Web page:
Lamar Advertising buys Marco Outdoor

Associated Press file photo -- Lamar Advertising in Baton Rouge, with more than 144,000 billboards and 1,900 digital displays nationally, is buying Marco Outdoor Advertising, expanding Lamar's presence in the New Orleans-area market.
Associated Press file photo -- Lamar Advertising in Baton Rouge, with more than 144,000 billboards and 1,900 digital displays nationally, is buying Marco Outdoor Advertising, expanding Lamar's presence in the New Orleans-area market.

Lamar Advertising Co., the Baton Rouge-based billboard giant, has acquired New Orleans-based Marco Outdoor Advertising Inc. and its more than 150 signs for an undisclosed amount of cash.

Most of Marco’s bulletins, the larger billboards found along interstates, are in New Orleans, particularly along the Pontchartrain Expressway and other major routes into the city. Marco also has signs in Covington, Mandeville, Slidell, Gonzales and Laplace.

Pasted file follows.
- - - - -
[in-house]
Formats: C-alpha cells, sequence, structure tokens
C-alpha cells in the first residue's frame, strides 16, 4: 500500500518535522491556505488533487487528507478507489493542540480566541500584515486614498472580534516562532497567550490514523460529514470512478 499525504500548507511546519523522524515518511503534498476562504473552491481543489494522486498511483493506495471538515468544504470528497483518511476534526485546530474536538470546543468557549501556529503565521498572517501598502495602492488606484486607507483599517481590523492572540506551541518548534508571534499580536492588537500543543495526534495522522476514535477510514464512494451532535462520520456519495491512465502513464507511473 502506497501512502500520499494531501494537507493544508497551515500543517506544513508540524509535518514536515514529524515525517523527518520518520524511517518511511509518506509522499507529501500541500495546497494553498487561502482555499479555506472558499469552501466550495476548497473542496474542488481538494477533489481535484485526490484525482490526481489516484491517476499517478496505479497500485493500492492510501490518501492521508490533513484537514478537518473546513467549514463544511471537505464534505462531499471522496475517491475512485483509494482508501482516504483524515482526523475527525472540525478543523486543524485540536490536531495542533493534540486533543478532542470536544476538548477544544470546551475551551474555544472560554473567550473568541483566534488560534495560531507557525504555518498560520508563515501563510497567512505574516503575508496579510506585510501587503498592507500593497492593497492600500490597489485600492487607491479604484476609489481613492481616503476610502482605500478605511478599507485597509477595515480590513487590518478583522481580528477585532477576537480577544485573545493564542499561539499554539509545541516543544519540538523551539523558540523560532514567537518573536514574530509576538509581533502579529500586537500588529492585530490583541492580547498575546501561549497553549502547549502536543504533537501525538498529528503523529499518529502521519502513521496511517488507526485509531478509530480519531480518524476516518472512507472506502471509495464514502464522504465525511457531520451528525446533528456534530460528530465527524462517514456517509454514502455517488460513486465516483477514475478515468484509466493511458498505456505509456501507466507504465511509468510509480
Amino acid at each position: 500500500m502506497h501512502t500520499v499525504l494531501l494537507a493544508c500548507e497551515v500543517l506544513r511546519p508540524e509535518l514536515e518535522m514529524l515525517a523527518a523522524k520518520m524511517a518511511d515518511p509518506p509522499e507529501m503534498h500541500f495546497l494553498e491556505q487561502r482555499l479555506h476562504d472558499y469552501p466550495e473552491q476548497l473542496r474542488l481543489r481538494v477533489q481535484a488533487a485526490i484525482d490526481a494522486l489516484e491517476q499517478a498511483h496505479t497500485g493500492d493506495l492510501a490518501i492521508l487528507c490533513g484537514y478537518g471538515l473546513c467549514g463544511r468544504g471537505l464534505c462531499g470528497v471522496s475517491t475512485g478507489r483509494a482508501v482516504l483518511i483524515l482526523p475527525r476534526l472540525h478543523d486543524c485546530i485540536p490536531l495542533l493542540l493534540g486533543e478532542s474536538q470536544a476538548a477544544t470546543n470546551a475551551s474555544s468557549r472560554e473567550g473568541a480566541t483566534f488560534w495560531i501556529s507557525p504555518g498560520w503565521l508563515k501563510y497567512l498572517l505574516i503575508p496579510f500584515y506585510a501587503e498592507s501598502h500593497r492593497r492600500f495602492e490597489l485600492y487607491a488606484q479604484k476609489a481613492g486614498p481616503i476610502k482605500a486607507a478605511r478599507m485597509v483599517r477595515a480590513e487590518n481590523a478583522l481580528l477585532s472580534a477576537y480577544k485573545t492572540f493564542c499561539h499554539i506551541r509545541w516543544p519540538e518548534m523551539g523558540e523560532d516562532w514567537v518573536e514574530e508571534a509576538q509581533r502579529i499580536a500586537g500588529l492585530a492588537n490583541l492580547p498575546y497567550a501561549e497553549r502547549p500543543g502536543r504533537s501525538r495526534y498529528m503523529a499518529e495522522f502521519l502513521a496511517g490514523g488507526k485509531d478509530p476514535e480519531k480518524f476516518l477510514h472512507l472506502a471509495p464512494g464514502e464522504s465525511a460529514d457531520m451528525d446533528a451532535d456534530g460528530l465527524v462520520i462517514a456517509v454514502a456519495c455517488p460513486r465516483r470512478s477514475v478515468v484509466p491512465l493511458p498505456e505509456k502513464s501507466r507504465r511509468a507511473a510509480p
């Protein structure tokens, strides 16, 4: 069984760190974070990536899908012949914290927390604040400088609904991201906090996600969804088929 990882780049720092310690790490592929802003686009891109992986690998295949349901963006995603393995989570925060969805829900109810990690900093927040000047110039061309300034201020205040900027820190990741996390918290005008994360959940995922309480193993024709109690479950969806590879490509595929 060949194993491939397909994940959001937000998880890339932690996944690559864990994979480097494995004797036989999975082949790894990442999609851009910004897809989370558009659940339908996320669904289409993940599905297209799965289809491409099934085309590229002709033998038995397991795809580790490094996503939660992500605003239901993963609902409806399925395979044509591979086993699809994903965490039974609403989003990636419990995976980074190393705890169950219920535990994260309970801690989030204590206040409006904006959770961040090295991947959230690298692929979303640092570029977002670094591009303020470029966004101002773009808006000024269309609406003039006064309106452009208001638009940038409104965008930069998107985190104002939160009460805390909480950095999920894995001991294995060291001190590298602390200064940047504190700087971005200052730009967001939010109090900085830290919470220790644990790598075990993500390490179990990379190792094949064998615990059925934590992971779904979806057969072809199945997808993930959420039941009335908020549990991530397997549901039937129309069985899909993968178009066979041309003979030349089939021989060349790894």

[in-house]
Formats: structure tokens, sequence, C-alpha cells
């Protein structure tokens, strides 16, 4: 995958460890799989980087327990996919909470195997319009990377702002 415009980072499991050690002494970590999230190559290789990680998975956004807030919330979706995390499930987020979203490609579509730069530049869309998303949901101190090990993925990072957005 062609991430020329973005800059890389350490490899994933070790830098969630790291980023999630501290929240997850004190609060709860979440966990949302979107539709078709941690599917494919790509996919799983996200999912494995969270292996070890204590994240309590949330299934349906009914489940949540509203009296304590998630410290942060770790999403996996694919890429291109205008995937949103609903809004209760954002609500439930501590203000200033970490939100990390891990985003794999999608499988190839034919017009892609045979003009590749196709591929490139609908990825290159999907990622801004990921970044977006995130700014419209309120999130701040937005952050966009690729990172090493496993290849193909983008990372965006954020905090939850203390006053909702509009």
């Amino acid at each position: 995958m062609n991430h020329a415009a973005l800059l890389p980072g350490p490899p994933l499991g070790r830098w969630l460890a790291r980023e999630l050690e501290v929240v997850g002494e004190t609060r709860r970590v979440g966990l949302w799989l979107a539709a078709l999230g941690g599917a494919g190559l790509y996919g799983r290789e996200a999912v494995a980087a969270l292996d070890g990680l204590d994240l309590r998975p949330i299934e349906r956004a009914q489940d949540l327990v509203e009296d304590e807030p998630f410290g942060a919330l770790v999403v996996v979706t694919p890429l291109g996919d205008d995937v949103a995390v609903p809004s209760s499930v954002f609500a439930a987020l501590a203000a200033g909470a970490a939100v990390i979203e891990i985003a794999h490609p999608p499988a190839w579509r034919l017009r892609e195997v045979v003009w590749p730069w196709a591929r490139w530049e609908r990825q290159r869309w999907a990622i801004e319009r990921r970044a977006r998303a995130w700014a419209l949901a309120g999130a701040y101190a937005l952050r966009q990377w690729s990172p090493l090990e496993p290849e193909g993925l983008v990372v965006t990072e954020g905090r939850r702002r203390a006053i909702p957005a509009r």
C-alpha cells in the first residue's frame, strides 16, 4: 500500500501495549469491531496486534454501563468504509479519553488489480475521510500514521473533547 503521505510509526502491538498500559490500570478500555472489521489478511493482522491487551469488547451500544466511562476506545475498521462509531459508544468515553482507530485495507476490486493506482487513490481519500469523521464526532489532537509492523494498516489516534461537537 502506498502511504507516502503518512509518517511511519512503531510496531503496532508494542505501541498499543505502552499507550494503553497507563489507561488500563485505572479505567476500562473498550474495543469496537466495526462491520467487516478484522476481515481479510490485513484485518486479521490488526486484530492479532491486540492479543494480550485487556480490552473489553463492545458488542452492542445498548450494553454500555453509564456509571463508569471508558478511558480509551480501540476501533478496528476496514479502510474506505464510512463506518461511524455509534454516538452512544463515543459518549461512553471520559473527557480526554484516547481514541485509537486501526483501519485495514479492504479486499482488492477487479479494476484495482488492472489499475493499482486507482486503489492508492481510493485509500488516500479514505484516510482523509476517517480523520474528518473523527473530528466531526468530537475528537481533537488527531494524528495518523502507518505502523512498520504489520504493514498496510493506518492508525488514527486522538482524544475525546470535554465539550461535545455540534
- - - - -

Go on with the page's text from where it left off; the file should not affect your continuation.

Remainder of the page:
Along with the traditional displays, Marco has six digital billboards.

The deal strengthens Lamar’s position in the New Orleans market, which Lamar Chief Executive Sean Reilly described as “a hive of economic activity.”

Marco owner Marc Winston said he enjoyed building the company over the past 27 years and being part of the New Orleans corporate community.

“I’m excited to be able to hand off the business to another Louisiana company. I wish Lamar the best,” Winston said.

The acquisition of Marco fits in with Lamar’s recent strategy of buying smaller billboard companies in large metro areas to improve its presence. In August 2013, Lamar announced it spent $24 million to acquire several companies, including Empire Outdoor Media, which owned about 500 billboards across southern California.

Founded in 1902, Lamar operates more than 150 outdoor advertising companies in 44 states, Canada and Puerto Rico, logo businesses in 22 states and the province of Ontario, Canada, and over 60 transit advertising franchises in the United States, Canada and Puerto Rico.

Lamar has more than 144,000 billboards, 1,900 digital displays and 34,000 transit displays.

Lamar’s stock was down 19 cents, or 0.4 percent, to close Tuesday at $50.72.

Advocate business writer Timothy Boone contributed to this story.